Tuscany is where wine, food, history and culture all come together. Tiny villages, rolling hills and the aromatic Eucalyptus trees bordering roads and walkways are what come to mind when I think of Tuscany. Then, of course, there is the wine.
Just north of Rome, Tuscany lies on the west coast of Italy. With a distinctive Mediterranean climate, the region is ideal for wine production, particularly sun-loving sangiovese.
But Chianti is probably what put Tuscany on the worldwide wine map. Chianti is both a wine and a wine region. The wine, predominately made with sangiovese, is very dry and high in acidity. But pair Chianti with just the right food, and the marriage creates a balanced and harmonious wine-tasting experience. In terms of quality, Chiantis are all across the board. Fortunately they are not costly, so trial and error can be the path to success.
The Chianti region is in the heart of Tuscany between the chic city of Florence and the laidback town of Siena. Within Chianti is Chianti Classico, a superior wine and region in terms of quality. A major distinction between Chianti and Classico is that Classico wines must be at least 12 percent alcohol. Chianti Classico Riserva is aged additionally and considered Classico’s very best.
Travel a little farther south to Brunello di Montalcino, a region (and wine) situated in the quaint hilltop town of Montalcino. Brunello (100 percent Sangiovese Grosso clone—a further distinction of the sangiovese varietal) is the classic Tuscan premier wine. Brunello is the King of Tuscany: big and tannic, with several years needed for its tannins to fully soften. What is a winery to do while waiting for Brunellos to age and still have some cash flow? Rosso di Montalcino is sangiovese that is young and is sent to market at about a quarter of the price.
Travel east across the Montalcino vineyards about 20 miles to Montepulciano, from where Vino Nobile and Rosso di Montepulciano hail (not to be confused with Montepulciano d’Abruzzo farther south). These wines have somewhat suffered in the U.S. market, living in the shadow of Brunello. They make very similar wines with a minimum of 70 percent Sangiovese Prugnolo clone (another classification of sangiovese) and at least one year in oak. Many Montepulcianos rival the Brunellos, so if you find one on a wine list, chances are, it is going to be a good buy.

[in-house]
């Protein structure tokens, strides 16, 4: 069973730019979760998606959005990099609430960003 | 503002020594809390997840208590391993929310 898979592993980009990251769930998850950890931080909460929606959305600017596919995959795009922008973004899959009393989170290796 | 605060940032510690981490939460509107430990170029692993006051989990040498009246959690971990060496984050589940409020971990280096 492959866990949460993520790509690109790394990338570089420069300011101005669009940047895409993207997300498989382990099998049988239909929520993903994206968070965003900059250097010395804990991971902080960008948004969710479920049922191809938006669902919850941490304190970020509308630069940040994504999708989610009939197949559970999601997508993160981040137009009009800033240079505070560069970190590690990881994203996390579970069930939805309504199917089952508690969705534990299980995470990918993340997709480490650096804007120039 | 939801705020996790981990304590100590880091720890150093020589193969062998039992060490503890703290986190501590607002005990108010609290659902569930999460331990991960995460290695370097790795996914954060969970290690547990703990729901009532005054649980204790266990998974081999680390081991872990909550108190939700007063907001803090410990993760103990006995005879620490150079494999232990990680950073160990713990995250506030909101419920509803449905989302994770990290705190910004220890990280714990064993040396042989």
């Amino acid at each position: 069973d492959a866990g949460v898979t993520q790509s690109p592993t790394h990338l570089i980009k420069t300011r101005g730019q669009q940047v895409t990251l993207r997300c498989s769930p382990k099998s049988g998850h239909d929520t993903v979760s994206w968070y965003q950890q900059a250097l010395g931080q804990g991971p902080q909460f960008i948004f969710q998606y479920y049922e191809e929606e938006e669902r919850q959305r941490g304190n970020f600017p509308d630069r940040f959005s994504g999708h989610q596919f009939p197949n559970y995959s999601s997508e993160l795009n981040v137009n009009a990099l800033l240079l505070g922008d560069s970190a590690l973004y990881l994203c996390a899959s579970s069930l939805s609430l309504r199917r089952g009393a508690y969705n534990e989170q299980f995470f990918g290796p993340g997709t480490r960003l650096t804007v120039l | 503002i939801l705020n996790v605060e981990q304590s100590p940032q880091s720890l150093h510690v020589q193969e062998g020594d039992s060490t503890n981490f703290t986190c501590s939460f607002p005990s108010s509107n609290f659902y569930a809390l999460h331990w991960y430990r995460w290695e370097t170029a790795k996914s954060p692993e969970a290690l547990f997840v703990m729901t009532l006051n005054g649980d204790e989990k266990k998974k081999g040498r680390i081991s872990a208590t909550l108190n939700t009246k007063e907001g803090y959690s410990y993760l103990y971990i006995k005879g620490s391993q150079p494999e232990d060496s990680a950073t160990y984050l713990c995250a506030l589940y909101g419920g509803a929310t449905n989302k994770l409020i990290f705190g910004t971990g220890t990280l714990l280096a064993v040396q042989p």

Moving southwest to the coast is the Maremma region and the town of Bolgheri, where the ‘Super Tuscans’ hail. ‘Super Tuscans’ are Sangiovese-based wines blended with other more well-known grapes like cabernet sauvignon, merlot and syrah.
Tuscany is filled with many noteworthy regions and grapes, including San Gimignano, known for its vernaccia grape, a nice crisp white. Other notable Tuscan whites include trebbiano and malvasia.
Whatever your pleasure, you can certainly find some treasures under the Tuscan sun. All you have to do is take a sip.
TASTING TIP: RIM VARIATION As red wine ages, it looses color pigments, and the wine displays ‘rims’ or ‘bands’ of color. So if you have a 15-year-old wine, you may have 3 bands of color (darkest in center and lighter towards the outside). So if you know the color of a young red, open an older version to see the different colors.
WINE RECOMMENDATION: Brunello (my wife, Arlene’s, favorite red) is a must-have taste. Savor the flavors as the wine opens up. Sample different Chiantis, and be sure to try them with food.
Stanley Browne is a Certified Sommelier through the Court of Master Sommeliers, a Certified Specialist of Wine by the Society of Wine Educators, and the owner of Robust Wine Bar in Webster Groves. He is a 30-year veteran of the restaurant, hospitality and wine industry.